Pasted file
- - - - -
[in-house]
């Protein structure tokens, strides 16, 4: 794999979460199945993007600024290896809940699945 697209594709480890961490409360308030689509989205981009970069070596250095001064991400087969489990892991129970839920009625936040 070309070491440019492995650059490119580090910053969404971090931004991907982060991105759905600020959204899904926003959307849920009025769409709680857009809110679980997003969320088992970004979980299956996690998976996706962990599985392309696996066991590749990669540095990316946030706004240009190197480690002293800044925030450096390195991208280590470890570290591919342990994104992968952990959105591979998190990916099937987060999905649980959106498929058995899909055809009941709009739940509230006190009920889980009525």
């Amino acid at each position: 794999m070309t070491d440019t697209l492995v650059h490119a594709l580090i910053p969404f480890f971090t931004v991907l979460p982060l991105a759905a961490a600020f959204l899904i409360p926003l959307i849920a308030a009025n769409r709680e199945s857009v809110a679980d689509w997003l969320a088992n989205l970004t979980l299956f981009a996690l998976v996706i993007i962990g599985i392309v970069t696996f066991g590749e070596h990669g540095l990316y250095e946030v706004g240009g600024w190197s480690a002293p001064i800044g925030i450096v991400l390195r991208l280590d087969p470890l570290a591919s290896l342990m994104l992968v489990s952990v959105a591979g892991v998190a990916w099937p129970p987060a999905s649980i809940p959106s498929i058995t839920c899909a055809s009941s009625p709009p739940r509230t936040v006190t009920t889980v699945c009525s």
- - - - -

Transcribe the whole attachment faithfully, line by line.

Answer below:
[in-house]
């Protein structure tokens, strides 16, 4: 794999979460199945993007600024290896809940699945 697209594709480890961490409360308030689509989205981009970069070596250095001064991400087969489990892991129970839920009625936040 070309070491440019492995650059490119580090910053969404971090931004991907982060991105759905600020959204899904926003959307849920009025769409709680857009809110679980997003969320088992970004979980299956996690998976996706962990599985392309696996066991590749990669540095990316946030706004240009190197480690002293800044925030450096390195991208280590470890570290591919342990994104992968952990959105591979998190990916099937987060999905649980959106498929058995899909055809009941709009739940509230006190009920889980009525």
């Amino acid at each position: 794999m070309t070491d440019t697209l492995v650059h490119a594709l580090i910053p969404f480890f971090t931004v991907l979460p982060l991105a759905a961490a600020f959204l899904i409360p926003l959307i849920a308030a009025n769409r709680e199945s857009v809110a679980d689509w997003l969320a088992n989205l970004t979980l299956f981009a996690l998976v996706i993007i962990g599985i392309v970069t696996f066991g590749e070596h990669g540095l990316y250095e946030v706004g240009g600024w190197s480690a002293p001064i800044g925030i450096v991400l390195r991208l280590d087969p470890l570290a591919s290896l342990m994104l992968v489990s952990v959105a591979g892991v998190a990916w099937p129970p987060a999905s649980i809940p959106s498929i058995t839920c899909a055809s009941s009625p709009p739940r509230t936040v006190t009920t889980v699945c009525s």